October 2012 Seattle Bubble Recap

Time for another monthly recap, where we wrap up the month and highlight the major posts of the month that just ended in a single place. The purpose of this series is to get a feel for how a month went, and catch up if you missed something.

I’m going to try a different format this month since this is still a series I am experimenting with. Let me know what you think of the new format and the concept in general as a recurring monthly feature.

Statistics and Data

Reader Questions

Commentary, Etc.

I would also like to make another request that you consider donating some money to help the two young children of the family that I bought my home from, whose father died two months ago. Thank you.

About The Tim

Tim Ellis is the founder of Seattle Bubble. His background in engineering and computer / internet technology, a fondness of data-based analysis of problems, and an addiction to spreadsheets all influence his perspective on the Seattle-area real estate market.


  1. 1
    softwarengineer says:

    Is 158K New Jobs in October a Good Economic Sign

    The day to day stock market seems to think it is, rising up before tomorrow’s job report is published.

    Let me talk pragmatic about “seasonal hiring” for 2012. We need 626K “seasonal hiring jobs” alone this holiday season to capture a 3% YOY increase from last year….assuming the bulk of the 158K new jobs projected added last month are “seasonal hiring”, 2012 has a lot more hiring to go to catch up with 2011 in “seasonal hiring”.


    Of course another issue even the globalist bent NYTs brought up yesterday, is the average job now-a-days is like 28 hrs a week, $10.90/hr. Some have health benefits, even with a short erratic hours week, but the workers complain the low take home pay doesn’t allow them to afford health care copayments. I’d add in the health care field [I do volunteer work there] even nurses are complaining most of the new hospital jobs now are reduced week hours, no health care and they call it per diem (PD) job slots. The workers are called to work weird erratic hours and too much inability to be flexible means they call you even less. Makes it almost impossible to work two jobs, you can imagine.

    Hope everyone had a Nice Halloween!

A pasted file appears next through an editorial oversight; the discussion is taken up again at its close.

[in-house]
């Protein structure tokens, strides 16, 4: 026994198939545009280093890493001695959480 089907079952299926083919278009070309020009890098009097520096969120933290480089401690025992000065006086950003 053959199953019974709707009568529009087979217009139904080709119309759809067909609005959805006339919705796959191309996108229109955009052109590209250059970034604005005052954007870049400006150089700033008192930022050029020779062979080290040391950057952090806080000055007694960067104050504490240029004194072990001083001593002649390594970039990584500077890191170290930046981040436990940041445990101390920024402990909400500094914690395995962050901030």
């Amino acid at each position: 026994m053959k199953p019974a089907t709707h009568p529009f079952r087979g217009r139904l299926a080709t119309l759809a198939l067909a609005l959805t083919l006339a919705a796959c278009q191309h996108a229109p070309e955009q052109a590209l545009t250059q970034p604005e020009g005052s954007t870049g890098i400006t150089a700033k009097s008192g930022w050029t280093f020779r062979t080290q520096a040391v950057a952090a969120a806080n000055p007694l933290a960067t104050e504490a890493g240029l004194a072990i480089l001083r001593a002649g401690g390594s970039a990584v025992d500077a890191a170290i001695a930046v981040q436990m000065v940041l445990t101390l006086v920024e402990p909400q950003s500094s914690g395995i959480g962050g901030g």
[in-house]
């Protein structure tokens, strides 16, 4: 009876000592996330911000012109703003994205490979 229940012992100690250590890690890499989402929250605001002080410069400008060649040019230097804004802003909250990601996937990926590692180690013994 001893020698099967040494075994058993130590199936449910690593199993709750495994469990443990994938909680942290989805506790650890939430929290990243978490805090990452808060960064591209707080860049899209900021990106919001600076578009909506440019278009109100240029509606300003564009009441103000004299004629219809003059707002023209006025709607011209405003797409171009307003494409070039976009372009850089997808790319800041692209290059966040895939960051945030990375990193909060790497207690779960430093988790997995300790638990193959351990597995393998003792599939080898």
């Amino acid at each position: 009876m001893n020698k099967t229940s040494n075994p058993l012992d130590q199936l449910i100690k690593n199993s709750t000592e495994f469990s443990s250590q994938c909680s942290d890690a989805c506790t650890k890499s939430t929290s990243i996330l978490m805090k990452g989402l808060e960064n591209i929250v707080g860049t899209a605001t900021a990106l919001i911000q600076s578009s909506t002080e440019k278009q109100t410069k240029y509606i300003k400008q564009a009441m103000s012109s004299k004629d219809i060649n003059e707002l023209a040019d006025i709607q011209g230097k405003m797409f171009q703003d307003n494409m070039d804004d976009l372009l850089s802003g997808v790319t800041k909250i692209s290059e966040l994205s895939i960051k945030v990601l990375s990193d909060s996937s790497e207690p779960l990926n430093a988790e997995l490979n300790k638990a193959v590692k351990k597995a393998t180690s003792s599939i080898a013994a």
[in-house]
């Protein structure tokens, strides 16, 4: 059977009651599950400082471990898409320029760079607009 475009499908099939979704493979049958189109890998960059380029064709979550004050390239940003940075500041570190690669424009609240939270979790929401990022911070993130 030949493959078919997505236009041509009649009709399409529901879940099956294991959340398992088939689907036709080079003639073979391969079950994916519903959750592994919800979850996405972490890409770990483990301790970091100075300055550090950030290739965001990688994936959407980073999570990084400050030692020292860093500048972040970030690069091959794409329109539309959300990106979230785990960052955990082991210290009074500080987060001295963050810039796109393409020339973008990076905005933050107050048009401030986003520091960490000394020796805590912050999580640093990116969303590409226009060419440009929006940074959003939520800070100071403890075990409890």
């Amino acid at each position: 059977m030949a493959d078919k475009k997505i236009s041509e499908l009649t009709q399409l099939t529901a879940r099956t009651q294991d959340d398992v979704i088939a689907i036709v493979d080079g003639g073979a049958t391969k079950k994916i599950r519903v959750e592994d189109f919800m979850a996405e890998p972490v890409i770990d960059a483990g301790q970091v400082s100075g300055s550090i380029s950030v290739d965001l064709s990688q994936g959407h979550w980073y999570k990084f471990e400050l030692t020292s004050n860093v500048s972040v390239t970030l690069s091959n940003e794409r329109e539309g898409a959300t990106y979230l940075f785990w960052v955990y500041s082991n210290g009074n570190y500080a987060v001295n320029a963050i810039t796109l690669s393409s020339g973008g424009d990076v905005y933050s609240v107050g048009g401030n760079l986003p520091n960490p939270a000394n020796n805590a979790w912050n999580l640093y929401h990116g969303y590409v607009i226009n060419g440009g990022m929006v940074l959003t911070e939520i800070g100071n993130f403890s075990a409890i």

2. 2
    A says:

    RE: softwarengineer @ 1

    The ADP figure is seasonally adjusted.

  3. 3
    corndogs says:


    Just want to post this for you Democrats that told me that a lack of confidence in Barack Obama does not affect the market….

  4. 4
    Doug says:

    RE: corndogs @ 3

    It’s still nearly doubled since he took office. You might want to show a long-term trend.

  5. 5
    Pegasus says:

    RE: Doug @ 4 – Corny must be so distraught that his prior delusional ravings did not come true.

  6. 6
    David Losh says:

    RE: corndogs @ 3

    How about those riots in Greece, and the day’s leading story that Europe expects a recession with record high unemployment?

  7. 7
    doug says:

    RE: David Losh @ 6

    It’s hard to use logic on a guy who said stock markets dropped after the second debate because Obama won, rather than disappointing quarterly earning reports were released.

  8. 8

    By Doug @ 4:

    RE: corndogs @ 3

    It’s still nearly doubled since he took office. You might want to show a long-term trend.

    Because there was panic in 2008-2009, and because the federal government has driven down interest rates, making bonds less attractive, and because money has moved here from other countries. NOT because President Obama is a good president.

  9. 9
    Doug says:

    RE: Kary L. Krismer @ 8

    1. Demand is very, very high for bonds. (remember negative rates?) I’ll agree with you that low interest rates have boosted stocks, but I don’t think we need to even really include bonds in that picture :-)
    2. Foreign investment in our stock markets, whether you like it or not, is still investment and confidence in our stock markets. Unless you’re of the position that people from other countries just like throwing away money.

    Don’t get me wrong, i think the DJIA is a ridiculous way to measure a president’s performance, and the two are often totally unrelated.

  10. 10

    RE: Doug @ 9 – I don’t totally disagree, but . . .

    1. I would attribute the demand for bonds to be related to the inflow of cash into this country due to uncertainty elsewhere.

    2. Yes, it’s confidence in our stock market, but the foreign investor can win in a down market if the exchange rate for their currency falls.

    I agree the DJIA is a poor measure, especially if you’re only looking at one day. My comment yesterday on the drop was factious.

  11. 11
    Doug says:

    RE: Kary L. Krismer @ 10

    As long as we can agree corndogs is silly :-)

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